After finding out what happened, I don’t remember if I stood up in front of the class like I did many times during that year or if I only spoke to a small group. But I do remember what I said, sort of: “If there’s something wrong with my job, why you just don’t say so? And if you want to make a referendum against me, at least be kind enough to let me know you are doing it instead of picking up the signatures behind my back. I have two hands; I’m perfectly able to pick the signatures myself”. My classmates gave me a couple of embarrassed looks and no one ever said a word again about my job. I finish my period with more sorrows than glory but overall, with some “political incorrect” lessons to pick up.
Now I know – actually I was never that naïve to not suspect it- the reasons of why my job was considered a terrible one. My classmates did not want a class delegate, they wanted an employee who reminded them every single damn day the due date of our papers and exams; plus they wanted someone able to talk to the professors in order to demand them to be less exigent in all possible ways: to move a couple of weeks the due date of an exam and to ask that to the professor the same day of the exam. I wasn’t really up to do neither of that. I sort of propose myself to be a “fair” delegate and that often went in prejudice to the more lazy students, the ones who beg for the couple of points they need at the end of the term in order to pass a class they don’t deserve to pass at all.
By taking that attitude, I definitely made a terrible political mistake: to stop representing the ones I committed to represent. And I knew that if that was the student interest then I was totally unable to represent them.
For making my university political experience even more bizarre, as I was having difficulties with my class delegate charge; a project that I was working on with a few classmates for months, to run for the Student Centre of my school for the next period, was seriously affected by the “referendum against the class delegate” effect, among other things of course. We wanted to beat the useless current Student Centre that stayed in power for three years in a row because no group ran against them on elections during those years (yes, more student apathy). I had also encouraged the boyfriend I had back them to do a similar project on his school.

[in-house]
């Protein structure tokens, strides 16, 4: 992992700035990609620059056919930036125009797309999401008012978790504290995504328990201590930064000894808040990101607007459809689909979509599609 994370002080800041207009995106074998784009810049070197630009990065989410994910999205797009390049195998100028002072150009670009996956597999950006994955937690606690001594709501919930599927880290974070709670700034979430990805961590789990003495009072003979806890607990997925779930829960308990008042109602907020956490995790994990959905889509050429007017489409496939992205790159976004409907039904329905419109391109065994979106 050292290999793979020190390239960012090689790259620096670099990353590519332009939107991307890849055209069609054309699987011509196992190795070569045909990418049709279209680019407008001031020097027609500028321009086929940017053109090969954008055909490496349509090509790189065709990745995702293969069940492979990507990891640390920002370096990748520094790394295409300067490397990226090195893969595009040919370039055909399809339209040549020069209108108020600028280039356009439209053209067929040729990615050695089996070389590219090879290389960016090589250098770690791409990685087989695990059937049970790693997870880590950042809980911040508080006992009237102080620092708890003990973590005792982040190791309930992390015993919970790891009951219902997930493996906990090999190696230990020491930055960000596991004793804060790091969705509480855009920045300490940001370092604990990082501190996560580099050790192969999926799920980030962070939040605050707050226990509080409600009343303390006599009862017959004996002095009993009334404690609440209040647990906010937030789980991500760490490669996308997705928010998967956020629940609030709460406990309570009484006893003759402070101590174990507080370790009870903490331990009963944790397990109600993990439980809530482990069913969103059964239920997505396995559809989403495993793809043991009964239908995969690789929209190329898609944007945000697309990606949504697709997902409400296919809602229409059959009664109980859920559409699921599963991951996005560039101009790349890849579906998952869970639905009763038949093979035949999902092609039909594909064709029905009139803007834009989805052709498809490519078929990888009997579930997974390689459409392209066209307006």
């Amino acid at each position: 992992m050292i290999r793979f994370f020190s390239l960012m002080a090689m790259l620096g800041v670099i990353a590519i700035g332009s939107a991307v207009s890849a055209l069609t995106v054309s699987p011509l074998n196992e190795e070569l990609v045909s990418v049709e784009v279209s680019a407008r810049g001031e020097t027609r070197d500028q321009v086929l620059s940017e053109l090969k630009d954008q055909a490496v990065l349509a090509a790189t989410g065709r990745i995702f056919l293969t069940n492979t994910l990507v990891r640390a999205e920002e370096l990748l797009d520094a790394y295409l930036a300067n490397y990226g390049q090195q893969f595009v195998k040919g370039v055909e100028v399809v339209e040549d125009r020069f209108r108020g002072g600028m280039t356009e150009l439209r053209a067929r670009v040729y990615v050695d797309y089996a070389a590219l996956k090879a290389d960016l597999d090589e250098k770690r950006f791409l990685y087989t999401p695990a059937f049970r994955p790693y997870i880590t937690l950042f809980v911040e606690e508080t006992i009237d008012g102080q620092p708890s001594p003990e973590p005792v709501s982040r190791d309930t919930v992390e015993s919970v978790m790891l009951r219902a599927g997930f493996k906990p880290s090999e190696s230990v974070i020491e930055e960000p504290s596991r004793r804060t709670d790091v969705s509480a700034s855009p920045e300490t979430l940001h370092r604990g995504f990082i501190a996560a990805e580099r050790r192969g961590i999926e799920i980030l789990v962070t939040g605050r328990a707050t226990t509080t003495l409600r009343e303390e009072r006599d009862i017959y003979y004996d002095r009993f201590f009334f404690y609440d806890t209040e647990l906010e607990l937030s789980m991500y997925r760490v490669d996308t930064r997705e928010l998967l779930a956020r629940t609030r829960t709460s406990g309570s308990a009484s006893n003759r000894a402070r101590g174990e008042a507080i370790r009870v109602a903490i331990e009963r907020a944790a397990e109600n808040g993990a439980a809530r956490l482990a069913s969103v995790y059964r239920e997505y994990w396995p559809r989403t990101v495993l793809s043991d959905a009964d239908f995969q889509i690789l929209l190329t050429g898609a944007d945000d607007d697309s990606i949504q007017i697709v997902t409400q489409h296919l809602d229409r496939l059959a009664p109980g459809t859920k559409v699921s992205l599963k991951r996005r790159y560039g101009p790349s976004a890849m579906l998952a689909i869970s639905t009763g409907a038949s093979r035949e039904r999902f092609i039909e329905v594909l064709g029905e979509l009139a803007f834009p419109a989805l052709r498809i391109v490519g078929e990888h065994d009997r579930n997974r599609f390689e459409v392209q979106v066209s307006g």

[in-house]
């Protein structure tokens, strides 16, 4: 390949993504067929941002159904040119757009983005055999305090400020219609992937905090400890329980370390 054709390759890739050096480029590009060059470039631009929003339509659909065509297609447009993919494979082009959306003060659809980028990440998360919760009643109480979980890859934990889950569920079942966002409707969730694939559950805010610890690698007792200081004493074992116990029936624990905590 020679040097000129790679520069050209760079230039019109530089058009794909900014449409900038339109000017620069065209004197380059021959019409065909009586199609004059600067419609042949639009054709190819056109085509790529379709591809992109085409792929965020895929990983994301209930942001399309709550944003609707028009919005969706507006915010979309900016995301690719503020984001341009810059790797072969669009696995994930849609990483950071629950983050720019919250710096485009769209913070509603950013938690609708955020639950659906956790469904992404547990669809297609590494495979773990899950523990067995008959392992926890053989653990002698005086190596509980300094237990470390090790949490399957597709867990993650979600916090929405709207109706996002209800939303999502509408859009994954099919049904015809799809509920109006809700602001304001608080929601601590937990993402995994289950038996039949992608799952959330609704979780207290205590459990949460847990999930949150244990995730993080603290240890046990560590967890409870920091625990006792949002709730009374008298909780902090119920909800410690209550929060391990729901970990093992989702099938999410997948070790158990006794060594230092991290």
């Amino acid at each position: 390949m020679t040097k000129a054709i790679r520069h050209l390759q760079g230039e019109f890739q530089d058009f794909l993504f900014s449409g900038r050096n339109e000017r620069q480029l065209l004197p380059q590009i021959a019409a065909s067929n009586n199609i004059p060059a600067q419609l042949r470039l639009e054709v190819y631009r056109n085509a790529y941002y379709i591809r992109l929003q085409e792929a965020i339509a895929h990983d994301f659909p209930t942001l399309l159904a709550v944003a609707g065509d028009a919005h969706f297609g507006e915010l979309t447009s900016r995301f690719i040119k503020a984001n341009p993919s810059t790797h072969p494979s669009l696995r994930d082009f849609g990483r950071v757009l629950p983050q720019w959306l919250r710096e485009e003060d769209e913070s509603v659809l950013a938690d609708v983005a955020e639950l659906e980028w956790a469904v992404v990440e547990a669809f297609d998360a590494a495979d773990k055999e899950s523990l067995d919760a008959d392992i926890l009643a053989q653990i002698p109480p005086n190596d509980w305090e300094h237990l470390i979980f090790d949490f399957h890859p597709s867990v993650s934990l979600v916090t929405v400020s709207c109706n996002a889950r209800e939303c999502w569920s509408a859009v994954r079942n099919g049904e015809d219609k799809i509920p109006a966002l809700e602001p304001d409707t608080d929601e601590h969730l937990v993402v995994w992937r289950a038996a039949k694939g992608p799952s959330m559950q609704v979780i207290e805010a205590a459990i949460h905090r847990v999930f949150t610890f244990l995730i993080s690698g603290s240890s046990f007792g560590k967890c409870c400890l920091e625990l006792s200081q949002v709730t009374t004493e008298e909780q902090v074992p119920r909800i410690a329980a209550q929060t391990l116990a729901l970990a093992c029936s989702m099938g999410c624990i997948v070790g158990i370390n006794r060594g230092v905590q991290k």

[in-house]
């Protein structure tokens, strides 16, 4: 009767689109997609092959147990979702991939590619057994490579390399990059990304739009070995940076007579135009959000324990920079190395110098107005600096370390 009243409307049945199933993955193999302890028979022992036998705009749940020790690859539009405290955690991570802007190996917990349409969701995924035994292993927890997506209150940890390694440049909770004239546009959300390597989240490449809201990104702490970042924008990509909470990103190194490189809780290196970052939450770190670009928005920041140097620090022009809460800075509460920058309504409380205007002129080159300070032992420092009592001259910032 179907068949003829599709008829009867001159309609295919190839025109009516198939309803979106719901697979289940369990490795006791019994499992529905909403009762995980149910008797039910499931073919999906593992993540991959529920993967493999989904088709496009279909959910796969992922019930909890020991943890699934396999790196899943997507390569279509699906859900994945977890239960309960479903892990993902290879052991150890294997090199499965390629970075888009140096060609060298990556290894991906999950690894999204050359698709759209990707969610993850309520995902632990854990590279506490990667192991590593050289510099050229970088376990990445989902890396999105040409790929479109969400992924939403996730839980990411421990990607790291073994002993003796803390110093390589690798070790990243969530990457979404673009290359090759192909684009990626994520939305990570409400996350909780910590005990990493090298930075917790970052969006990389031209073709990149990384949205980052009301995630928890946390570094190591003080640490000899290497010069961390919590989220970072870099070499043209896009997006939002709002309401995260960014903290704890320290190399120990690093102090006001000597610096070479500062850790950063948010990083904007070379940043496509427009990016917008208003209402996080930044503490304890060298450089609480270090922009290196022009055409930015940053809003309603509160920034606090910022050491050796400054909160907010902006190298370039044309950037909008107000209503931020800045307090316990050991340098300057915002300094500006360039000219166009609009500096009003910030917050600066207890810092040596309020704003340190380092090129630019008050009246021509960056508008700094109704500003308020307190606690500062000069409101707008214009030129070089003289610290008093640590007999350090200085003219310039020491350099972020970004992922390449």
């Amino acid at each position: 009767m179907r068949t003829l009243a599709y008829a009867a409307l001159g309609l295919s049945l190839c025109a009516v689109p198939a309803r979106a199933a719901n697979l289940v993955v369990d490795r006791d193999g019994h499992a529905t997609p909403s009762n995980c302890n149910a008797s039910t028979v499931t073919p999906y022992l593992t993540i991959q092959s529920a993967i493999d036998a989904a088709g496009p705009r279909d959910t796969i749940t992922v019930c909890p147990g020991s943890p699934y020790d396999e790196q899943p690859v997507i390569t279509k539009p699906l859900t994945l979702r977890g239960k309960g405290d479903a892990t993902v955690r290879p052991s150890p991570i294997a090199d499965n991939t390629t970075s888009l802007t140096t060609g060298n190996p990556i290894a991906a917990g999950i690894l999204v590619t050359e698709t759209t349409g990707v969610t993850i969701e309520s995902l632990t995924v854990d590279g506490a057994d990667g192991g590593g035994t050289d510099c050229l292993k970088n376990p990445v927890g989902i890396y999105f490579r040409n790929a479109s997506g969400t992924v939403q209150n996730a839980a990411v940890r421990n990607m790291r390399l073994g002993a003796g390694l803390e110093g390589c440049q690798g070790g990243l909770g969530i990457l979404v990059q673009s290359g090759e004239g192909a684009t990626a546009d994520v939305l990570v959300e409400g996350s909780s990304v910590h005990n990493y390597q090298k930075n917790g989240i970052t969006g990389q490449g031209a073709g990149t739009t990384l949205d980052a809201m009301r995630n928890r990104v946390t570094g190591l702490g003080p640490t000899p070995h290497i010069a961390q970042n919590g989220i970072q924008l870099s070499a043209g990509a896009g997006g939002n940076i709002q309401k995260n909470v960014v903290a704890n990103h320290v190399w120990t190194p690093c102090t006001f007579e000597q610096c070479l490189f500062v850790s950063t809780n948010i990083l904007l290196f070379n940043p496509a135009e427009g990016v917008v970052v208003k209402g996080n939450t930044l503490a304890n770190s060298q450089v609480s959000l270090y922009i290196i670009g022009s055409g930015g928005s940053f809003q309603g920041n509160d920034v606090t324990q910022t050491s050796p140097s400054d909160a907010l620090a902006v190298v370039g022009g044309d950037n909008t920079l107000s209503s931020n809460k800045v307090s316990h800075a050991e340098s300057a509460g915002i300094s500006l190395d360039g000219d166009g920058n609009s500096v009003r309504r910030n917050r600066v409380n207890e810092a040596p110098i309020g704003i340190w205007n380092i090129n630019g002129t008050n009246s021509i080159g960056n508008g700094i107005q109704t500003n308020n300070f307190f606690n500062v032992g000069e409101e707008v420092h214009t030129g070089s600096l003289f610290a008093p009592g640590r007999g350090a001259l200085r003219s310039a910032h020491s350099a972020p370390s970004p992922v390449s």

And so the elections came and my boyfriend became the Student Center president of his school for the next period while my group and I were not so lucky. We were beaten badly: I think the only votes we got were our own votes. From that moment on I decided to stay away of the university politics and especially to stop looking for a student leadership I was not made for.
Either way, I did not have time for crying in the corners: the recall against Chavez was coming soon and I there was a political campaign going on that I had to work for. I met my youth group of my political party at least twice a week during those months, and daily as the election date approached. We hanged posters in the nights and spend all day on campaign tends giving pamphlets and convincing the people to vote against Chavez. We were pretty much sure of the victory. Yes, we were naïve.
As everyone knows, the opposition lost that referendum claiming a fraud that it could not be proved. I felt that defeat not only in my mom crying the night of the referendum but also the next day when the leaver of my youth group picked up each and every one of us at our homes to have a meeting and talk about what happened and the feelings we had about it.
One guy of the group who was around 18 years old back then, refused to come out no matter how many times we rang at his door. Years later, on June of 2007 for being exact, I found him smiling over a truck in a demonstration as one of the White Hand (student) movement leaders. He’s a low profile leader, but has worked hard for the movement none the less. I quickly looked back at the nasty episode of the day after the recall against Chavez, when we stood outside his house begging him to come out and keep up with the political work. He recovered his mood slowly but never left the politics he had in his blood back. At the student demonstration, he approached me for saying hi and I looked at him like saying “I know what you went through, you deserve to live what you are living now…”
About the picture: I didn’t had a cam back then so I thought that my lonely shadow could symbolize a year filled of defeats.